The D.C. Mayor, Anthony Williams, appointed the Panel earlier this year in response to the growing health and environment concerns of the Spring Valley residents.
The panel members were chosen for their technical expertise in
toxicology, epidemiology, environmental and occupational health sciences,
and soil sampling and analysis. The Panel also includes two residents of
Spring Valley who are thoroughly knowledgeable about community
attitudes and concerns, as well as the historical dimensions of the
Mayor Williams charged the Panel (paraphrasing) to review processes. and procedures underway regarding the identified and measured
contaminants in the Spring Valley neighborhood. The Mayor's Order also charged the Panel with assuring that the best available scientific knowledge is applied in seeking answers to the residents' questions.
The full text of our first report is attached. I asked that it be inserted into the record. So, I will simply summarize our recommendations, which reflect the Panel's concerns.
The Panel generally agreed with the soil sampling/testing plan proposed by the U.S. Army Corps of Engineers ----- a plan which is now being implemented.
The Panel recommends that the District of Columbia Department of Health develop a comprehensive plan, the objective of which is to address concerns about exposure to, and health effects of, contaminants in Spring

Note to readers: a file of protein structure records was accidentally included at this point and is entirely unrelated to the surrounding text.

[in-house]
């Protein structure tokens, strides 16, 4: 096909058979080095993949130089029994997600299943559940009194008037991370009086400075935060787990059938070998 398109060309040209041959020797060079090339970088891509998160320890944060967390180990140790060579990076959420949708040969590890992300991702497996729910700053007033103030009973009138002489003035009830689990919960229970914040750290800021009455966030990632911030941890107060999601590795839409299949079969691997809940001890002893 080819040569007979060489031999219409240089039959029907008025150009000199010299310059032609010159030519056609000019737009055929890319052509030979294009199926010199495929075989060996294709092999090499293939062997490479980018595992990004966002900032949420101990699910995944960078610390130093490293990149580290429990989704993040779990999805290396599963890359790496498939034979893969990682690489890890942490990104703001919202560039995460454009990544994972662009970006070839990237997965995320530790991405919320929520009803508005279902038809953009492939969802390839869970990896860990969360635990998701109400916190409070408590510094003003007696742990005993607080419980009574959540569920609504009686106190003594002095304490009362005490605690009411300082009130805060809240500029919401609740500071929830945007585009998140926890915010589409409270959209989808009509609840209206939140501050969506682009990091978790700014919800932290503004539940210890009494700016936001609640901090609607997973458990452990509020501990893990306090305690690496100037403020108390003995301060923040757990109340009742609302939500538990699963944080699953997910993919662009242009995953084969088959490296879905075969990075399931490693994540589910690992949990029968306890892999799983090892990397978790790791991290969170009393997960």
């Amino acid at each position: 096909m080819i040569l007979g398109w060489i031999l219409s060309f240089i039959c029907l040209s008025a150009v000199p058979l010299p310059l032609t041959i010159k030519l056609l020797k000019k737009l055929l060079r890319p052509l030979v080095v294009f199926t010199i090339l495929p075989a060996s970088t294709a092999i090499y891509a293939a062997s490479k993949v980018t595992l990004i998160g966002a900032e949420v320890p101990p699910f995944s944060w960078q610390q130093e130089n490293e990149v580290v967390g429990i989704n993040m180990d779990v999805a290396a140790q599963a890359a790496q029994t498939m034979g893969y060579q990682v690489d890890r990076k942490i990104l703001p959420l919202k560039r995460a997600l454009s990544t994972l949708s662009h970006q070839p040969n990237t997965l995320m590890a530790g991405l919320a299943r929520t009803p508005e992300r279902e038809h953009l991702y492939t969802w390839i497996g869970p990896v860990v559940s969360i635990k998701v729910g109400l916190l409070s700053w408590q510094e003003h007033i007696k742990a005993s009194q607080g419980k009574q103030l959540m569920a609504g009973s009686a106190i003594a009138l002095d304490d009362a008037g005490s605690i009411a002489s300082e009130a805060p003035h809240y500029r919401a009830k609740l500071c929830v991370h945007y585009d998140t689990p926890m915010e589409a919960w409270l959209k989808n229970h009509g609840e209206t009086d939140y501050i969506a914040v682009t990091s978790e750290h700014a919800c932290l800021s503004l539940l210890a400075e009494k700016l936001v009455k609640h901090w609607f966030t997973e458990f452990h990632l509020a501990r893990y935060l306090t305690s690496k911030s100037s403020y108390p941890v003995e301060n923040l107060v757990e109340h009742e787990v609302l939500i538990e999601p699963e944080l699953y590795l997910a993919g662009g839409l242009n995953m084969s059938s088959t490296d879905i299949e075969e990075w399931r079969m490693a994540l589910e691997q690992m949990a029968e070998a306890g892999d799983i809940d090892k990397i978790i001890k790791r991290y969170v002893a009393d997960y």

Valley. Such a plan would outline an orderly process for determining
environmental health risks for residents of that community. It would also
enhance effort to determine what data
scientific and otherwise
needed to respond to residents' concerns.
The Panel recommends that the District of Columbia Department of
Health utilize the results of the soil sampling, being conducted by the U.S. Army Corps of Engineers, as an indicator of places in Spring Valley where additional testing of humans should be conducted.
In other words, where high concentrations of arsenic or other contaminants are found in soil sites, individuals residing in close proximity
to those sites should be tested.
The Panel recommends that the District of Columbia Department of
Health redesign its study of cancer trends in the Spring Valley
neighborhoods. Cancer appears to be among the health effects of greatest concern to residents of that area.
The available human data in the literature on the health effects of
inorganic arsenic the chemical which has thus far received the most
attention in Spring Valley
is sufficient to conclude that chronic
ingestion of inorganic arsenic causes bladder and lung cancer, as well as skin
cancer. With minor exceptions, human studies for cancer are based on
populations exposed to arsenic concentrations in drinking water.
For the District's analysis of cancer trends, a more appropriate "control group" - those persons who could be classified as "unexposed" to the contaminants identified in Spring Valley soils for comparison.
should be selected
It should be noted that developmental and reproductive effects resulting from chronic ingestion of inorganic arsenic have not been demonstrated in humans a concern raised by some residents.
Finally, the Panel recommends that the three agencies
Department of Health, U.S. Army Corps of Engineers, and EPA ----
develop a well thoughtout plan for communicating health and environmental
based on available data (soil sampling results, health monitoring
It is the Panel's view that the data collected should be thoroughly
ensure their understanding of real or potential health risks.